Financial TV host Lee Gates and his producer Patty are put in an extreme situation when an irate investor takes over their studio.
‘Money Monster’ is a slick financial thriller with excellent performances from a starry cast, but it’s always caught between two kind of films and it never really knows which way it wants to go. The film takes place primarily on the set of a wacky and gimmicky financial show on cable TV, where an over the top presenter Lee Gates (George Clooney) discusses and recommends stocks and shares in a fashion more befitting of children’s TV. His performance is interrupted by the arrival of an irate young man with a gun and a bomb strapped to a waistcoat, who demands answers after investing 60k in a failing stock endorsed by Lee on the show a few weeks earlier. The young man, Kyle Budwell, is played by Jack O’Connell, ever so impressive in the likes of ‘’71’ and ‘Starred Up’, but his performance as a Queens native doesn’t really click here.
The film undoubtedly has a strong and timely message about unscrupulous financial organisations and CEOs playing roulette with investors money, but the delivery is muddled. ‘Money Monster’ sets itself up as a flashy satire with the eye catching, wacky stocks and shares TV show, with the exaggerated presenter, but it lacks the bite when it gets into the detail. It undoubtedly works better when it taps into the pulpy thriller aspects of its story, and less so when it attempts to provide serious financial commentary. The motives are sincere but the narrative lacks the credibility to make an earnest effort at bridging the gap between the genres. Fortunately ‘Money Monster’ has a very good cast and it is undoubtedly entertaining, particularly when it fully embraces the possibilities of the hostage set up. Clooney and Julia Roberts, who plays the show’s director, are both seasoned performers and they inject a bit of impetus into otherwise one dimensional characters, and Dominic West is superbly cast as a sleazy CEO who we don’t see as much off as we should. The rest of the supporting cast is strong, but it does mostly waste some good actors, particularly Giancarlo Esposito as the lead cop at the scene with very little today.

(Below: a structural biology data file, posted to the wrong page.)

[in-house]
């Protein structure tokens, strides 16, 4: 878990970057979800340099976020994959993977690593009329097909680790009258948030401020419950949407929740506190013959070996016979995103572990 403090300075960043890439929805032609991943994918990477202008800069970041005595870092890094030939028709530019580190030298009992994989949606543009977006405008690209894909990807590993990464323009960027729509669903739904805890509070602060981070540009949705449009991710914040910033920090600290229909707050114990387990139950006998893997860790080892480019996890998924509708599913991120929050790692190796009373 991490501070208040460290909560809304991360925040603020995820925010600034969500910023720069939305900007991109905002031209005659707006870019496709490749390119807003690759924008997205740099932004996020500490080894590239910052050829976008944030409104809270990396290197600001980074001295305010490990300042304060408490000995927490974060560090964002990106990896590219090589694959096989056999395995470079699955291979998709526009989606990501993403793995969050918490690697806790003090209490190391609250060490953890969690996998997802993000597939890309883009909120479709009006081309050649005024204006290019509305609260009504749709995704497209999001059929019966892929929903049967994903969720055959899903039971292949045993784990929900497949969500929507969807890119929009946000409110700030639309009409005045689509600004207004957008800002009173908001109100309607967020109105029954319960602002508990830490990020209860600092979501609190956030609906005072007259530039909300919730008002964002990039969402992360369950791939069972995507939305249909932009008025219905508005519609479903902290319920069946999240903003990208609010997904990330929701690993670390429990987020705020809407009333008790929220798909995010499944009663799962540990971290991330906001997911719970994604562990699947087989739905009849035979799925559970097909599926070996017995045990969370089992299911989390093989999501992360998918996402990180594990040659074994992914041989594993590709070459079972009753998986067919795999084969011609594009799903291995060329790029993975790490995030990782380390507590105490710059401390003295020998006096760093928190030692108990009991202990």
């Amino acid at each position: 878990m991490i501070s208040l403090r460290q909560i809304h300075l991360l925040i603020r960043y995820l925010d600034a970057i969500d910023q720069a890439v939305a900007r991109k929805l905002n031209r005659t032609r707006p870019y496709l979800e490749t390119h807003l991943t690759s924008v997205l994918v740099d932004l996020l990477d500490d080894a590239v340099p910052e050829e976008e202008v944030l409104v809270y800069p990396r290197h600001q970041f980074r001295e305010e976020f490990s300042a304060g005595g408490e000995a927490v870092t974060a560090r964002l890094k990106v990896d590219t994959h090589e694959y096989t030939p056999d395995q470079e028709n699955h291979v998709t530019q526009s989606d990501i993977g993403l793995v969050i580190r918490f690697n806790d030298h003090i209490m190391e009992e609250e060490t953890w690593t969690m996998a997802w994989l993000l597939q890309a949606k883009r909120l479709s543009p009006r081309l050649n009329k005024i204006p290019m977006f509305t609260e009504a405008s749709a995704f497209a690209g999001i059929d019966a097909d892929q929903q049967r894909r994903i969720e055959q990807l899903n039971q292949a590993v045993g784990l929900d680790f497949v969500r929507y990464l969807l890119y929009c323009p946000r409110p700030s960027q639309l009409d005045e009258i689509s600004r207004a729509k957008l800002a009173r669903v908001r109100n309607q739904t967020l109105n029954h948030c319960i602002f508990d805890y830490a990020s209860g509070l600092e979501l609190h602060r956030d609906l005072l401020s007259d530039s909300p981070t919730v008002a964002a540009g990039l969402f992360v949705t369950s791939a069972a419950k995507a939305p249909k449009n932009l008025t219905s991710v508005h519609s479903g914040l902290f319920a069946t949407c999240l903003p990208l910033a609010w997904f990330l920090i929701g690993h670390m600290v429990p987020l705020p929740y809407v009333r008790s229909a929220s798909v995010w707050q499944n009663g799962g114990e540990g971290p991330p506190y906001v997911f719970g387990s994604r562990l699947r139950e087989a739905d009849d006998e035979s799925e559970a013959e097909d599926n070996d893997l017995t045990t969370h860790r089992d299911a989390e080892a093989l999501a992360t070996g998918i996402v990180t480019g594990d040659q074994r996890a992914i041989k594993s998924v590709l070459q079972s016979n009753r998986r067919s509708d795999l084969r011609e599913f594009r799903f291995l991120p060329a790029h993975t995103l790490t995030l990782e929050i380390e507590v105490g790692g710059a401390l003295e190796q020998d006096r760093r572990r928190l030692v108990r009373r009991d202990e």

Jodie Foster’s direction is good throughout, although she struggles to really generate any tension until the final stages which is disappointing for a hostage thriller, but I did like the film a lot more when it moved out of the studio and introduced a few twists and turns. It does struggle to merge the serious point the film is trying to make with the way the narrative plays out, despite attempts to do this through Lee Gates, the man we spend the most time with, although I think Foster overestimates the goodwill we have for the character. Clooney does his best to sell it but it is difficult to buy his character’s transformation given he is set up as every bit of a shark as the CEOs he lauds on his TV show, and one encounter with Kyle seems unlikely to force a 180 turn in his mindset.
‘Money Monster’ is an enjoyable thriller with a strong message, but it does often get caught up in its own story and the strong performances aren’t enough to fully overcome that.
Directed By: Jodie Foster
Starring: George Clooney, Julia Roberts, Jack O’Connell, Dominic West, Caitriona Balfe, Christopher Denham, Giancarlo Esposito, Condola Rashad, Greta Lee, Emily Meade, Chris Bauer and Grant Rosenmeyer